Date: Mon Mar 27 2000 - 09:25:46 CST

I am having an issue weather to use dns on windows or unix at my is what you guyes had to say...thanks for the discussions!!!!!!!!!!

“Unix hands down. BIND 8.2 + supports DDNS (in Solaris use nsupdate and
allow-updates { host_ip} in the zone statement in named.conf. The last time
I did DNS on a Windows "server" (NT 4.0) I had to reinstall the freaking OS
just to get DNS "working". Avoid the registry like the plague. “

“We use both. Our primary DNS server runs on SUN, our secondaries run on NT servers. If clients require DNS name resolution from WINS they use the NT servers as their DNS servers. We also have BIND 8.2.2 on our primary but are not using DHCP name resolution. In any case, it works great since static IP addresses are easily managed on the SUN server through some perl scripts.”

“Generally Unix would be better, it has been proven for years
and you get the latest, but for some of MS extensions (I hate
to say it) your logical choice might be MS. “

“I strongly urge you to use the latest Bind distributions (8+) rather than
the Bind versions available for NT. I haven't had much recent
experience with the DNS from MS, but the last time I tried to use their
native DNS it was a big PITA, and didn't implement very much of the RFC
(no reverse lookup for instance). On the other hand, if you're using 2k
domains, then I think you have to use their DNS server.
I'd do it on Unix with BIND 8.X from Berkely, and I've supported both. “

“I would wait on the Windows 2000. We are experiencing numerous problems with
it and our Network Appliance with passwords. Also, both Windows 2000 pro
and Windows 2000 server seem to stutter with the mouse In other words,
you have to do a ctrl-tab or wait about 8 seconds every now and then do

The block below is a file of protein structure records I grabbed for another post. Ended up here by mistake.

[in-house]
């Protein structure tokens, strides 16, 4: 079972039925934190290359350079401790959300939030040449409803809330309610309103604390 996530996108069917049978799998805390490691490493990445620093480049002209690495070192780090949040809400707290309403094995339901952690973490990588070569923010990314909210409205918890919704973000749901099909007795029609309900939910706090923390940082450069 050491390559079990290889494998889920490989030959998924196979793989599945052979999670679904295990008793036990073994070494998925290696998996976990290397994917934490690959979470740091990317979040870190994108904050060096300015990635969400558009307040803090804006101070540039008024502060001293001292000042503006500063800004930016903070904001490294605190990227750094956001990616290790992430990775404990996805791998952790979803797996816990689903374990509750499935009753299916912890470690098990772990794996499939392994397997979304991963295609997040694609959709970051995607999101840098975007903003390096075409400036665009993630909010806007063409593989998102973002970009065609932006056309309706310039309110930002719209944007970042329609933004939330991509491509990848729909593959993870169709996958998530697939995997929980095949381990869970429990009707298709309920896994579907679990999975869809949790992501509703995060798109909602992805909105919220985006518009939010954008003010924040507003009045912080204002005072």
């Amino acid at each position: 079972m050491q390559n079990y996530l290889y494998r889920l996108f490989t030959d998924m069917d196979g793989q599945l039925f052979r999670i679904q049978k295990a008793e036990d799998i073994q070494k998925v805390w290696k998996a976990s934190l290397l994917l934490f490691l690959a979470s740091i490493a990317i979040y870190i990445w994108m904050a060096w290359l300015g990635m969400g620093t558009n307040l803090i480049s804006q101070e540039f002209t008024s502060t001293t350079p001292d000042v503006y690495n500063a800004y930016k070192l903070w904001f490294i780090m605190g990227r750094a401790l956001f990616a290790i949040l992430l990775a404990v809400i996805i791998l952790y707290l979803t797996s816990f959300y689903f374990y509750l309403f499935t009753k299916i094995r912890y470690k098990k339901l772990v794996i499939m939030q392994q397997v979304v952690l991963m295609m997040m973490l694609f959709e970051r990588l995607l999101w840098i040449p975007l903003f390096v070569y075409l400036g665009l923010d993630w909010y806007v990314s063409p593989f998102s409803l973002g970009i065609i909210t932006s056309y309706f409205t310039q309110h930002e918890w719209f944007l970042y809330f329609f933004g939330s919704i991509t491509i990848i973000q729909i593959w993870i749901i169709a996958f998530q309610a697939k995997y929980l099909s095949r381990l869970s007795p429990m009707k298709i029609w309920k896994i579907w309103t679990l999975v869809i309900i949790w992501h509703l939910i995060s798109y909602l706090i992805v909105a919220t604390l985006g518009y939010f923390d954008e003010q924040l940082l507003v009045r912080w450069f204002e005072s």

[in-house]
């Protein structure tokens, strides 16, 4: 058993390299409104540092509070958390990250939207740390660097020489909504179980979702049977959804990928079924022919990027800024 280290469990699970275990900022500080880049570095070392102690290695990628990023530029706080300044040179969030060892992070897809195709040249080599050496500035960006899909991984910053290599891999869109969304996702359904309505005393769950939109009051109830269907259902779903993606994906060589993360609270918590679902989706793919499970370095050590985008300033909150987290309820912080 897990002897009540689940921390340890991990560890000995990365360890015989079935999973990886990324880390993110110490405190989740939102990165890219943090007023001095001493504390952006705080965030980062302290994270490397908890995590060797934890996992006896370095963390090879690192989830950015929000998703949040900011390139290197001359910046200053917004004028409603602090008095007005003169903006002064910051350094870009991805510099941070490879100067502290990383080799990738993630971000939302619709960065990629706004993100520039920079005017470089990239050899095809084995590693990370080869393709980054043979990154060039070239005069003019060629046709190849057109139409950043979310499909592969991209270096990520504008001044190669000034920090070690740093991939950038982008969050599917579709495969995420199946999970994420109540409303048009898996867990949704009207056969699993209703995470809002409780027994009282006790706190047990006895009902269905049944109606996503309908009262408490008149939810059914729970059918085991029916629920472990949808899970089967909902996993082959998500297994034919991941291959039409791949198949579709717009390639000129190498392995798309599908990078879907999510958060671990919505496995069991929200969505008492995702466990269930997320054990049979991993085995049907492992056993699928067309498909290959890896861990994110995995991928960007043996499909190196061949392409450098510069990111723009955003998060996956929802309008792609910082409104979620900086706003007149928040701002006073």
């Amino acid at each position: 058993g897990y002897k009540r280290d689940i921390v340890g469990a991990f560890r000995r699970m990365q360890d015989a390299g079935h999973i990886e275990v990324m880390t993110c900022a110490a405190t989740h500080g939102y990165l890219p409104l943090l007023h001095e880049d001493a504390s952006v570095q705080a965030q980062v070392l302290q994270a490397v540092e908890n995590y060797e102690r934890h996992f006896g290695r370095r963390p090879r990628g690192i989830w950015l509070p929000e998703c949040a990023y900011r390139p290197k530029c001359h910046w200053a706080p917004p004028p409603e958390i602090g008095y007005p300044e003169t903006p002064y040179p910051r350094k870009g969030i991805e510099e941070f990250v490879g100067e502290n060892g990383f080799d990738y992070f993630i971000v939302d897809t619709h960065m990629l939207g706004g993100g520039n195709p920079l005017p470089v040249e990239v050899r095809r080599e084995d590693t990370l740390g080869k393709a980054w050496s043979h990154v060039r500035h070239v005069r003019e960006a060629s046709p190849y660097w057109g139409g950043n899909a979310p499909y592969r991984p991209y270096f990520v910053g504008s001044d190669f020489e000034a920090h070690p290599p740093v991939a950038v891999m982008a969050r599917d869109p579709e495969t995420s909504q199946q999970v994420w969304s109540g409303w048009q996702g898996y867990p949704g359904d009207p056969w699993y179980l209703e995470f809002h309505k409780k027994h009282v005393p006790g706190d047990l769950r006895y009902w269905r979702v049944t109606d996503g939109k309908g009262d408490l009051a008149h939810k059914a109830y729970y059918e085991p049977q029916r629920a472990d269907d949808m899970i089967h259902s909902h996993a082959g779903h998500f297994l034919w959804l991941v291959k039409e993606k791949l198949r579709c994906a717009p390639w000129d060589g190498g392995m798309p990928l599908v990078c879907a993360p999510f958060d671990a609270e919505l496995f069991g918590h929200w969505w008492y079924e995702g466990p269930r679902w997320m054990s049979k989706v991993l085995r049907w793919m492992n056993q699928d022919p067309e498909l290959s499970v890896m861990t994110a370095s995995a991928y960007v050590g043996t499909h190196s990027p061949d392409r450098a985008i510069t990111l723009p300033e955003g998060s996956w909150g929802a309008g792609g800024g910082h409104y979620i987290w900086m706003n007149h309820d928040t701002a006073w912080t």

I would also look at the CNET site which has about 60k bugs or so listed with
Windows 2000. Microsoft plans on releasing a second addition to fix a lot of
Check out the following website for more details:,4586,2436920,00.html?chkpt=zdnntop.
We have decided to NOT roll it out at this time due to a lot of internal
with this OS.”

“I have heard that there is a bug in Windows 2000 DNS. I have also
heard it does not work with unix systems very well.
Finally, as with all microsoft Software. the DNS bind is NOT true
bind. It is Microsoft exclusive bind.
If I were you I would use a sun box to do DNS. I use what is called
"split DNS" myself. And I do primary DNS as well, and let my
service provider do secondary. “

“I like the NT dns resolving to a WINS server so you can get netbios names of
dhcp clients.
Please summarize. Is there a way to get this to work with standard bind
(I'd settle for any version). “
“To use DNS in Windows 2000, you don't have to use the Active Directory. The
last meeting of the Los Angeles NT Users Group discussed the Active
Directory. Stay away from it until after the first service pack is issued.
Unless the Active Directory is designed PERFECTLY the first time, you will
face a lot of serious, time-consuming problems. (The guy who summarized the
problems works with one of three major integration companies in the LA area.
His company and the other two have come across problems that have given them
direct access to the programmers at Microsoft responsible for correcting the

If you have a lot of Windows-based systems, if you already have a Windows NT
4.0 server, set up the DNS on that. It will be easier for the Windows
systems to do name resolution. Unix boxes seem to not care what platform the
DNS server is on. Then, when the Active Directory matures, upgrade your DNS
server to Windows 2000.

If you use a UNIX box for name resolution/the DNS server, you will have
difficulties getting Win 95, Win 95 and NT Workstation boxes to recognize
the DNS server. That is because those Windows boxes still use NetBIOS.

DNS must be installed and configured correctly on Windows 2000 server before
you can install the Active Directory. If you have already installed Windows
2000, you could use it for the DDNS server. However, don't go the next step
of installing the Active Directory.

The issue basically boils down to this: If your company has a large number
of MS Windows machines that need DNS, then use the MS DNS services. If not,
then use the UNIX based services, AFTER you have become comfortable with how
to get an MS Windows machine to use the UNIX DNS server.”

“Win2k doesn't support DNSsec so dynamic updates of your Bind 8.2* or greater
will be completely insecure. ISC (current maintainers of BIND) also have a
server, although I'm not sure if it supports dynamic updates yet.

I think you should stick with Unix until M$ makes interoperability even
and less secure than they currently do. Once that happens, you will have to
ditch Unix or Win200?. Tough choice! “

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